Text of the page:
We're unable to sign you in at this time. Please try again in a few minutes.
We were able to sign you in, but your subscription(s) could not be found. Please try again in a few minutes.
There may be a problem with your account. Please contact the AMA Service Center to resolve this issue.
Contact the AMA Service Center:
Telephone: 1 (800) 262-2350 or 1 (312) 670-7827  *   Email: subscriptions@jamanetwork.com
Error Message ......
Article |

Mucocutaneous Lymph Node Syndrome

Am J Dis Child. 1976;130(10):1164. doi:10.1001/archpedi.1976.02120110126025.
Text Size: A A A
Published online


Sir.—Cases of mucocutaneous lymph node syndrome (MLNS) appearing in Arizona, California, Florida, Hawaii, Iowa, New York, Tennessee, and Washington, DC, have been reported to the Center for Disease Control.1 We have recently observed a patient in Maryland whose clinical course was consistent with the criteria accepted for MLNS.1-6

Report of a Case.—During October 1975, a 19-month-old boy developed a high fever that persisted for 15 days despite penicillin and erythromycin therapy. A generalized maculopapular rash accompanied by pharyngeal inflammation and cervical adenitis appeared two days after the onset of the fever. At the time of hospitalization on the 13th day of illness, a temperature of 40 C, bilateral conjunctivitis, generalized lymphadenopathy, oropharyngeal erythema, a scarlatiniform rash, and desquamation of the fingertips and toes were noted. Throat and nasal cultures showed normal flora. The WBC count was 14,400/cu mm, with 62% granulocytes. Corticosteroid therapy (used in the


Sign in

Purchase Options

• Buy this article
• Subscribe to the journal
• Rent this article ?

First Page Preview

View Large
First page PDF preview





Also Meets CME requirements for:
Browse CME for all U.S. States
Accreditation Information
The American Medical Association is accredited by the Accreditation Council for Continuing Medical Education to provide continuing medical education for physicians. The AMA designates this journal-based CME activity for a maximum of 1 AMA PRA Category 1 CreditTM per course. Physicians should claim only the credit commensurate with the extent of their participation in the activity. Physicians who complete the CME course and score at least 80% correct on the quiz are eligible for AMA PRA Category 1 CreditTM.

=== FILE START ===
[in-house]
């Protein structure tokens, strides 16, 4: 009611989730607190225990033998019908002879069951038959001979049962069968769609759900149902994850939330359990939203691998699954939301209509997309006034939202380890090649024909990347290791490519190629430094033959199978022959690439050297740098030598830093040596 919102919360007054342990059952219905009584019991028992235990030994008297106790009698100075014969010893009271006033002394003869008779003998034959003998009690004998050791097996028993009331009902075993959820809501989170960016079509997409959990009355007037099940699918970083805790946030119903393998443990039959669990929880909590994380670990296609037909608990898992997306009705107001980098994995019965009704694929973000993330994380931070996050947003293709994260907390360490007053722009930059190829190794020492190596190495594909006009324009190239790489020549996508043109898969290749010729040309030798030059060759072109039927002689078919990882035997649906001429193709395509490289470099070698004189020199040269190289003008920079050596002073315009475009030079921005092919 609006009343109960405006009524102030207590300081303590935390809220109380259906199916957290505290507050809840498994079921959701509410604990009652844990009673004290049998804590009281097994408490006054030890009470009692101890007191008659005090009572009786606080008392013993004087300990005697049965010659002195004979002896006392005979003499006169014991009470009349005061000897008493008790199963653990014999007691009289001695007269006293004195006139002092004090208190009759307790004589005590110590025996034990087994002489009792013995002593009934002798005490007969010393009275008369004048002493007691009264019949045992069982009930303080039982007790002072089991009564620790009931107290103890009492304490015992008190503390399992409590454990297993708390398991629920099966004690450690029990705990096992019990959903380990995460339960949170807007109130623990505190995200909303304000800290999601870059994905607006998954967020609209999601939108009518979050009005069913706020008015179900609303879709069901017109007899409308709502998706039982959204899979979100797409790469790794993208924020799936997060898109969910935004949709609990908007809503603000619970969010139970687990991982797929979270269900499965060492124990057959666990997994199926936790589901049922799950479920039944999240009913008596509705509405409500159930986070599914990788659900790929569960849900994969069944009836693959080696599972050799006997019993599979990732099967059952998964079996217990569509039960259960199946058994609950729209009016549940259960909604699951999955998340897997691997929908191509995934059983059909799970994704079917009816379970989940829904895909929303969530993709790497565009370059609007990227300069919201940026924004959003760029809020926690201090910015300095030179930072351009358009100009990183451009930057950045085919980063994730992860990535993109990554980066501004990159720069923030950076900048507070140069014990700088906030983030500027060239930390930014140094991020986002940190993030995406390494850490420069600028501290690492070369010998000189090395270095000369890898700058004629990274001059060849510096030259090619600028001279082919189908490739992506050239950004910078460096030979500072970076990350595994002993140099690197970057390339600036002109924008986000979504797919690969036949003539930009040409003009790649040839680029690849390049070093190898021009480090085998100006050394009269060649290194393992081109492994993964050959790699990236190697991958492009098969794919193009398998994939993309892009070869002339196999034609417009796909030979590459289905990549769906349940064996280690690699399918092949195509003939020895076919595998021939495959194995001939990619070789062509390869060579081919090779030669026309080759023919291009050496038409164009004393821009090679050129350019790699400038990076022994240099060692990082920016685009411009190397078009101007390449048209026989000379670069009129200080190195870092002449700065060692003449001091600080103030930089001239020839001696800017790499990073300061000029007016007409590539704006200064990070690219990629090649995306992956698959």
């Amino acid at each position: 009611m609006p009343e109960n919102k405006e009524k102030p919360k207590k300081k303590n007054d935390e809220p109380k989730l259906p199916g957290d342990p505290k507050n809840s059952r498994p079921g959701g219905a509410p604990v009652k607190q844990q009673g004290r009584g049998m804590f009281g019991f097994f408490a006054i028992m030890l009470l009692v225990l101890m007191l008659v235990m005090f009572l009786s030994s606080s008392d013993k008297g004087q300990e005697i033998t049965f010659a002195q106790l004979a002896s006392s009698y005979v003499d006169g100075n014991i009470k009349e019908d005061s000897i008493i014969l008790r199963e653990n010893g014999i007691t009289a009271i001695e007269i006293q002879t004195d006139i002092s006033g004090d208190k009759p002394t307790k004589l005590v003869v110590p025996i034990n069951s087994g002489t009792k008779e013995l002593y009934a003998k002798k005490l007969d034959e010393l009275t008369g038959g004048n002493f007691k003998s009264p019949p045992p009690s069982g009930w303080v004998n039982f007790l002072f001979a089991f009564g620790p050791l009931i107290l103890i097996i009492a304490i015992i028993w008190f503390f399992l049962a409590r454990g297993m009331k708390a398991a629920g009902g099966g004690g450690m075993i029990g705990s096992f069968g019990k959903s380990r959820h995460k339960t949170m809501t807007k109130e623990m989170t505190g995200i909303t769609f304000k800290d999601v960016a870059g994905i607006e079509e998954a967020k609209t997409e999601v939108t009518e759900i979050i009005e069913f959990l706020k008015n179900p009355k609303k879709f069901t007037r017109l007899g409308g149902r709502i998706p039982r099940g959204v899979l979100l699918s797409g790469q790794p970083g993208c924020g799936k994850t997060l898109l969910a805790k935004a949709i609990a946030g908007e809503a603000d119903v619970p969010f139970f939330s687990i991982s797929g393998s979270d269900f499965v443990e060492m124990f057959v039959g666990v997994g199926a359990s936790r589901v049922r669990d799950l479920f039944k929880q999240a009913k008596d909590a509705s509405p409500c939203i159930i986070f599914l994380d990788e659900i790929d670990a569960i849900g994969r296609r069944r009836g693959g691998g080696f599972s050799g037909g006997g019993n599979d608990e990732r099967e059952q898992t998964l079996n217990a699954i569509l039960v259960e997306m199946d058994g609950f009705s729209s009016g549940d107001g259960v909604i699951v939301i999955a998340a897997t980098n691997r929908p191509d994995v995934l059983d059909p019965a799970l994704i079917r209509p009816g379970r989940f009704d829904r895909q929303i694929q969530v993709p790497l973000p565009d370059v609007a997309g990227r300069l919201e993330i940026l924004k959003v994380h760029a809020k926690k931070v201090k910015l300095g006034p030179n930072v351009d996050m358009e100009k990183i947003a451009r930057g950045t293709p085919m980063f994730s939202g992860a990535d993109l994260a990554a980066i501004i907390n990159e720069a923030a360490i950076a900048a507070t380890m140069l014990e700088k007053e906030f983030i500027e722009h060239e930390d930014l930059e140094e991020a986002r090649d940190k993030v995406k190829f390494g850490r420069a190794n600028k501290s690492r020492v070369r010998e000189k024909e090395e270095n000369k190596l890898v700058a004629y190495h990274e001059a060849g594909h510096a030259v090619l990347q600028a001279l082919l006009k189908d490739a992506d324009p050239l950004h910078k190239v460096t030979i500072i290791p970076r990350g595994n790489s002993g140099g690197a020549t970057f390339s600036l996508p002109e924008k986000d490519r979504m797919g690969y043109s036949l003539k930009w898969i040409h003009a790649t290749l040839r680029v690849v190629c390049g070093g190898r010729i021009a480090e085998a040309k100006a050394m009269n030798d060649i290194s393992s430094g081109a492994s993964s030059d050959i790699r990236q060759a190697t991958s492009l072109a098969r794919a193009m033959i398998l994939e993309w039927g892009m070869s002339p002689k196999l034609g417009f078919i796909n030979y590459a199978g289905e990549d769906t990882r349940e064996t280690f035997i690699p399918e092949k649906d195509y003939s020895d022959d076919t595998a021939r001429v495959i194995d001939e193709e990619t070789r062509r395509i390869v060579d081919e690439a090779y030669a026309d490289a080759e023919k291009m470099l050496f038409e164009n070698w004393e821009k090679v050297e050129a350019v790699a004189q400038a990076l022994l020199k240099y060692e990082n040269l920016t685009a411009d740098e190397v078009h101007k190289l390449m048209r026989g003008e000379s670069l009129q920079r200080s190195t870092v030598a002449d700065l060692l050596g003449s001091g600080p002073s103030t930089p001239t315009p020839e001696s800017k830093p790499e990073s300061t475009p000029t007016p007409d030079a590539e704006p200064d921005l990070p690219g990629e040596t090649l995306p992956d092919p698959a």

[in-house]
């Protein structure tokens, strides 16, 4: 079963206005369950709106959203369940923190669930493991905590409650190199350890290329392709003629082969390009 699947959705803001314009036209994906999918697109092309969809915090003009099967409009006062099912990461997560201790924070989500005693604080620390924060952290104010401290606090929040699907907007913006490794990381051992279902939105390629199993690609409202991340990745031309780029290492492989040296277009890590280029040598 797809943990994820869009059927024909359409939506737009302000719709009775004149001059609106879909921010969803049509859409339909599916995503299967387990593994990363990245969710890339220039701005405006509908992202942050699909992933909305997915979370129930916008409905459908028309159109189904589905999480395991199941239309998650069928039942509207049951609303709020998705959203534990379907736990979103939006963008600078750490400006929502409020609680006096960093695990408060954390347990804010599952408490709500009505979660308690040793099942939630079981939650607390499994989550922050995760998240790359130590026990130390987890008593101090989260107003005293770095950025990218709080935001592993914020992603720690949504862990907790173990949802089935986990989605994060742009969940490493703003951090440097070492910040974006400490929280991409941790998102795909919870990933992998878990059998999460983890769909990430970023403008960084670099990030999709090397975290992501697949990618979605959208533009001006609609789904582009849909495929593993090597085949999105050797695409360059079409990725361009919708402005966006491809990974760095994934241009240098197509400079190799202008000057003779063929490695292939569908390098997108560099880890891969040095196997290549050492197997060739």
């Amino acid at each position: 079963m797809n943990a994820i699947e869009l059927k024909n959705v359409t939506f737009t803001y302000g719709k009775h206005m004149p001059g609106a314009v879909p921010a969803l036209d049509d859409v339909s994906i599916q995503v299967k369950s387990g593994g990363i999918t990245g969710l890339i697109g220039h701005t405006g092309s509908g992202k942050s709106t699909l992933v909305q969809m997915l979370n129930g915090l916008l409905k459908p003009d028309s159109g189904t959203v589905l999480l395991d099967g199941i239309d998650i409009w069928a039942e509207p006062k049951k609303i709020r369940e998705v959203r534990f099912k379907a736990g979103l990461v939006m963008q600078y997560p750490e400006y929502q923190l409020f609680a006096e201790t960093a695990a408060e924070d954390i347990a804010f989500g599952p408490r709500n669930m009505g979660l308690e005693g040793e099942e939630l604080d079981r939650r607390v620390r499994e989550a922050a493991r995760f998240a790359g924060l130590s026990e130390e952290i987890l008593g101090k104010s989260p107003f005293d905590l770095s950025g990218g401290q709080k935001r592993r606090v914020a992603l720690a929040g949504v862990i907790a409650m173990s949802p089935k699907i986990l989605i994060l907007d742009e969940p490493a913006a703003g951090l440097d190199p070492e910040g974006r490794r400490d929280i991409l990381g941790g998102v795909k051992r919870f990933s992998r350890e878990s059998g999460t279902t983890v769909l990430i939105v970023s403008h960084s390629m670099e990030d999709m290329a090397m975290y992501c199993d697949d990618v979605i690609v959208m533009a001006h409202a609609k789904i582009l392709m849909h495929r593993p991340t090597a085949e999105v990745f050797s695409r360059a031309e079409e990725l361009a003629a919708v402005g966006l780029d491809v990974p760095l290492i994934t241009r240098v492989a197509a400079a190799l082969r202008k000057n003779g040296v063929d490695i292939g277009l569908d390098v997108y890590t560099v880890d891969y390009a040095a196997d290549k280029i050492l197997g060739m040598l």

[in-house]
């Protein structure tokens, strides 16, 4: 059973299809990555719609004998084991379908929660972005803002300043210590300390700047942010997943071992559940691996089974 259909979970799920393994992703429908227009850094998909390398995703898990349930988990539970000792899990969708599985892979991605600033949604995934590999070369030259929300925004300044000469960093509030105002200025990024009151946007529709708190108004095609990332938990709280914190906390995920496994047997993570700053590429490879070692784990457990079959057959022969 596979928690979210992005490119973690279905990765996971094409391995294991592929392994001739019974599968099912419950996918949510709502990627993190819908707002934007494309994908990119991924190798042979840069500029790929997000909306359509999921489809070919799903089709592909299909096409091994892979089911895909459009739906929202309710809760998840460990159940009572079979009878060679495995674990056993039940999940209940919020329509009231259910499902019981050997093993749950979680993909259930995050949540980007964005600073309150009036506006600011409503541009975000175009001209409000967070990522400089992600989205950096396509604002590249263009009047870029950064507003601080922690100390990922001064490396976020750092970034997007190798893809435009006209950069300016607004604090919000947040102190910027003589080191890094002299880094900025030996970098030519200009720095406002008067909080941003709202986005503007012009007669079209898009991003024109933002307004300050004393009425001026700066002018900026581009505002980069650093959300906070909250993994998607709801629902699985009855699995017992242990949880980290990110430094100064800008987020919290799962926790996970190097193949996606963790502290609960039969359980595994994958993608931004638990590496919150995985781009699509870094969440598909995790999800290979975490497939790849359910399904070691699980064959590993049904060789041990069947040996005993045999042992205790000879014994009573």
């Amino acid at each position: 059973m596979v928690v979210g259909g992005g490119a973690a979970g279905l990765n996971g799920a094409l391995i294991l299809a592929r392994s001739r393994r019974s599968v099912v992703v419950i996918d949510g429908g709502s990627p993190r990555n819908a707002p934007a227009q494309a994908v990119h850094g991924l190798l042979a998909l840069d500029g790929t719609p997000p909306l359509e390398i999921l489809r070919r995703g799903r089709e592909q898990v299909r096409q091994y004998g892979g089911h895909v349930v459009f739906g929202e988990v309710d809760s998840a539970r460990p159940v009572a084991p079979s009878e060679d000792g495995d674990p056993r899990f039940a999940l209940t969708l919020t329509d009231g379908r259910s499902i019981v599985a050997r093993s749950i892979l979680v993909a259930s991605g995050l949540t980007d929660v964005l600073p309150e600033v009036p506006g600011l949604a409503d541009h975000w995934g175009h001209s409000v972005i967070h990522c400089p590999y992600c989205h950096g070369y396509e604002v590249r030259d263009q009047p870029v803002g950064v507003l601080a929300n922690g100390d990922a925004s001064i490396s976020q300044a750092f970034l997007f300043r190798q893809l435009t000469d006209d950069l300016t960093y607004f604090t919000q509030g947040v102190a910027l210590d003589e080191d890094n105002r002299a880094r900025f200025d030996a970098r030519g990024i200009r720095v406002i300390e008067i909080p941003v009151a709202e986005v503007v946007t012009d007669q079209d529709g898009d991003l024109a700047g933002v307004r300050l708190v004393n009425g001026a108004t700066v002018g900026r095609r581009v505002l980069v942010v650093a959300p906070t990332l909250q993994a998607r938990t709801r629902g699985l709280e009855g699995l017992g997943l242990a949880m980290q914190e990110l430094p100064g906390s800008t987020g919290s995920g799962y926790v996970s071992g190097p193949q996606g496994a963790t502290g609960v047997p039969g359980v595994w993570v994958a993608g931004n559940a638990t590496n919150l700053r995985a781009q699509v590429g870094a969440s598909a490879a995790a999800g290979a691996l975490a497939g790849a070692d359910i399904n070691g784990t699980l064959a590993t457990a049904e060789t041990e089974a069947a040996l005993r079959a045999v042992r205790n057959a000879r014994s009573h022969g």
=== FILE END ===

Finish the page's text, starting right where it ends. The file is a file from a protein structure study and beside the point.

Note: You must get at least of the answers correct to pass this quiz.
Please click the checkbox indicating that you have read the full article in order to submit your answers.
Your answers have been saved for later.
You have not filled in all the answers to complete this quiz
The following questions were not answered:
Sorry, you have unsuccessfully completed this CME quiz with a score of
The following questions were not answered correctly:
Commitment to Change (optional):
Indicate what change(s) you will implement in your practice, if any, based on this CME course.
Your quiz results:
The filled radio buttons indicate your responses. The preferred responses are highlighted
For CME Course: A Proposed Model for Initial Assessment and Management of Acute Heart Failure Syndromes
Indicate what changes(s) you will implement in your practice, if any, based on this CME course.


Some tools below are only available to our subscribers or users with an online account.

0 Citations

Sign in

Purchase Options

• Buy this article
• Subscribe to the journal
• Rent this article ?

Related Content

Customize your page view by dragging & repositioning the boxes below.